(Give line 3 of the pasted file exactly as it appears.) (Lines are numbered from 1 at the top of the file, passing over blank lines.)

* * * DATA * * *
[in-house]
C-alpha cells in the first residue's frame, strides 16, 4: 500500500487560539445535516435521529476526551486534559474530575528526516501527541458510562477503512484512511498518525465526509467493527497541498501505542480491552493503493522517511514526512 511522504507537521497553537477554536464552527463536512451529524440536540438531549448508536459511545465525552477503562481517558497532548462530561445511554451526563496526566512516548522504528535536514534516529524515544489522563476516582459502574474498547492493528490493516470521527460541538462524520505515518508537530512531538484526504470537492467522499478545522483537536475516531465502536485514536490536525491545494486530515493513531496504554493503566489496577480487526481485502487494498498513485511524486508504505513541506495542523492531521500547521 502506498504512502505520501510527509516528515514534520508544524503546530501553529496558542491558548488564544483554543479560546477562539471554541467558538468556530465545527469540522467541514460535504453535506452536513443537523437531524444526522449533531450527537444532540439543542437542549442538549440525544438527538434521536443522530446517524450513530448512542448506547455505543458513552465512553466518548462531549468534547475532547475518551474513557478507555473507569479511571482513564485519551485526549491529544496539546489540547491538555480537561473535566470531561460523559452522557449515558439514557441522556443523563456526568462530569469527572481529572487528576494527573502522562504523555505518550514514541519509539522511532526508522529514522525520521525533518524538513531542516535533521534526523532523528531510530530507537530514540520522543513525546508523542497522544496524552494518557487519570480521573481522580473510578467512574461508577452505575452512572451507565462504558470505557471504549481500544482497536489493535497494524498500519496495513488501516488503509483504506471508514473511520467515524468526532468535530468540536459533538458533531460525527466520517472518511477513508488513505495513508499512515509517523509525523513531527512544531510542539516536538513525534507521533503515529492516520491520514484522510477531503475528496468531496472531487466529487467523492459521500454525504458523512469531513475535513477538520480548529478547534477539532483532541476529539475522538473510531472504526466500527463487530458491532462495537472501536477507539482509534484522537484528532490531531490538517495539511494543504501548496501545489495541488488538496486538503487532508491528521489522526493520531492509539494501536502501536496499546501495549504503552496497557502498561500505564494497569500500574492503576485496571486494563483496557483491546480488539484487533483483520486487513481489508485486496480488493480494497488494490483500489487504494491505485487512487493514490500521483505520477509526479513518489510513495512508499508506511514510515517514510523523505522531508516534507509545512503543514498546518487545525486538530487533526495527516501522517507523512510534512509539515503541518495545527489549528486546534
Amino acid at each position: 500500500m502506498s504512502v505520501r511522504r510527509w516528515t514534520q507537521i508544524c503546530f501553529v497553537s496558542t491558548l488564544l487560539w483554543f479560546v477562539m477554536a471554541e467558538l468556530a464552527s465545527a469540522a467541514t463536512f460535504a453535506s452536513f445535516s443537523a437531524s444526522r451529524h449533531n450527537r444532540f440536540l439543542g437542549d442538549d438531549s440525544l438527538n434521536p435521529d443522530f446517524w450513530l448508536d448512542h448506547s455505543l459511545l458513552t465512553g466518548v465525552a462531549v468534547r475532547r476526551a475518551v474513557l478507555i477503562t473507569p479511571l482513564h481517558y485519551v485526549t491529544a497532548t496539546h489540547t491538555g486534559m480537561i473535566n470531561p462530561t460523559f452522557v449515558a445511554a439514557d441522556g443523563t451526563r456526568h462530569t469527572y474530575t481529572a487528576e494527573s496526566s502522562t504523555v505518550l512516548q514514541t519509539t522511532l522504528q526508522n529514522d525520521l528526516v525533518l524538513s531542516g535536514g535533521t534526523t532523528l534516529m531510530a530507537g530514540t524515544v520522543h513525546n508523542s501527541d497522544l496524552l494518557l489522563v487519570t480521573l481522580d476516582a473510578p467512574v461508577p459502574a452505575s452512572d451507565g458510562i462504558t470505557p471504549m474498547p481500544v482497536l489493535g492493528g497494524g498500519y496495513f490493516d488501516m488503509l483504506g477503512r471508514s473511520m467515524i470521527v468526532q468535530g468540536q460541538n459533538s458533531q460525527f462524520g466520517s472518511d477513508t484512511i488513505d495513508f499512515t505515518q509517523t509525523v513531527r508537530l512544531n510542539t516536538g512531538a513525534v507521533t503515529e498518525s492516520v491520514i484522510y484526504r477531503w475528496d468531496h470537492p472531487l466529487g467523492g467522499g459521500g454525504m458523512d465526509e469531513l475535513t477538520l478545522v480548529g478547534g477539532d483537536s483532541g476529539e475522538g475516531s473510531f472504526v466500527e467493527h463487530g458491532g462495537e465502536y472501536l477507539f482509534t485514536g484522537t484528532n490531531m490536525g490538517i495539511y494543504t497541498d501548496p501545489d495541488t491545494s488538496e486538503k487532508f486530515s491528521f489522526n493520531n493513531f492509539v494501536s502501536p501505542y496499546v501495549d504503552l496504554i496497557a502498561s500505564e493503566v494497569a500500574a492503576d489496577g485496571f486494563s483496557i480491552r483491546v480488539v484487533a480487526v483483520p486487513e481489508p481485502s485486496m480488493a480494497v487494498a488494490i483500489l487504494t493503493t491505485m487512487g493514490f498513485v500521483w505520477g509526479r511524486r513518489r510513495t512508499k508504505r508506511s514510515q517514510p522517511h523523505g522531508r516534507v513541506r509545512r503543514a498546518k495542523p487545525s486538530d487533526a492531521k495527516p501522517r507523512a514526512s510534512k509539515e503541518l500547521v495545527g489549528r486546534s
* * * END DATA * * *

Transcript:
Amino acid at each position: 500500500m502506498s504512502v505520501r511522504r510527509w516528515t514534520q507537521i508544524c503546530f501553529v497553537s496558542t491558548l488564544l487560539w483554543f479560546v477562539m477554536a471554541e467558538l468556530a464552527s465545527a469540522a467541514t463536512f460535504a453535506s452536513f445535516s443537523a437531524s444526522r451529524h449533531n450527537r444532540f440536540l439543542g437542549d442538549d438531549s440525544l438527538n434521536p435521529d443522530f446517524w450513530l448508536d448512542h448506547s455505543l459511545l458513552t465512553g466518548v465525552a462531549v468534547r475532547r476526551a475518551v474513557l478507555i477503562t473507569p479511571l482513564h481517558y485519551v485526549t491529544a497532548t496539546h489540547t491538555g486534559m480537561i473535566n470531561p462530561t460523559f452522557v449515558a445511554a439514557d441522556g443523563t451526563r456526568h462530569t469527572y474530575t481529572a487528576e494527573s496526566s502522562t504523555v505518550l512516548q514514541t519509539t522511532l522504528q526508522n529514522d525520521l528526516v525533518l524538513s531542516g535536514g535533521t534526523t532523528l534516529m531510530a530507537g530514540t524515544v520522543h513525546n508523542s501527541d497522544l496524552l494518557l489522563v487519570t480521573l481522580d476516582a473510578p467512574v461508577p459502574a452505575s452512572d451507565g458510562i462504558t470505557p471504549m474498547p481500544v482497536l489493535g492493528g497494524g498500519y496495513f490493516d488501516m488503509l483504506g477503512r471508514s473511520m467515524i470521527v468526532q468535530g468540536q460541538n459533538s458533531q460525527f462524520g466520517s472518511d477513508t484512511i488513505d495513508f499512515t505515518q509517523t509525523v513531527r508537530l512544531n510542539t516536538g512531538a513525534v507521533t503515529e498518525s492516520v491520514i484522510y484526504r477531503w475528496d468531496h470537492p472531487l466529487g467523492g467522499g459521500g454525504m458523512d465526509e469531513l475535513t477538520l478545522v480548529g478547534g477539532d483537536s483532541g476529539e475522538g475516531s473510531f472504526v466500527e467493527h463487530g458491532g462495537e465502536y472501536l477507539f482509534t485514536g484522537t484528532n490531531m490536525g490538517i495539511y494543504t497541498d501548496p501545489d495541488t491545494s488538496e486538503k487532508f486530515s491528521f489522526n493520531n493513531f492509539v494501536s502501536p501505542y496499546v501495549d504503552l496504554i496497557a502498561s500505564e493503566v494497569a500500574a492503576d489496577g485496571f486494563s483496557i480491552r483491546v480488539v484487533a480487526v483483520p486487513e481489508p481485502s485486496m480488493a480494497v487494498a488494490i483500489l487504494t493503493t491505485m487512487g493514490f498513485v500521483w505520477g509526479r511524486r513518489r510513495t512508499k508504505r508506511s514510515q517514510p522517511h523523505g522531508r516534507v513541506r509545512r503543514a498546518k495542523p487545525s486538530d487533526a492531521k495527516p501522517r507523512a514526512s510534512k509539515e503541518l500547521v495545527g489549528r486546534s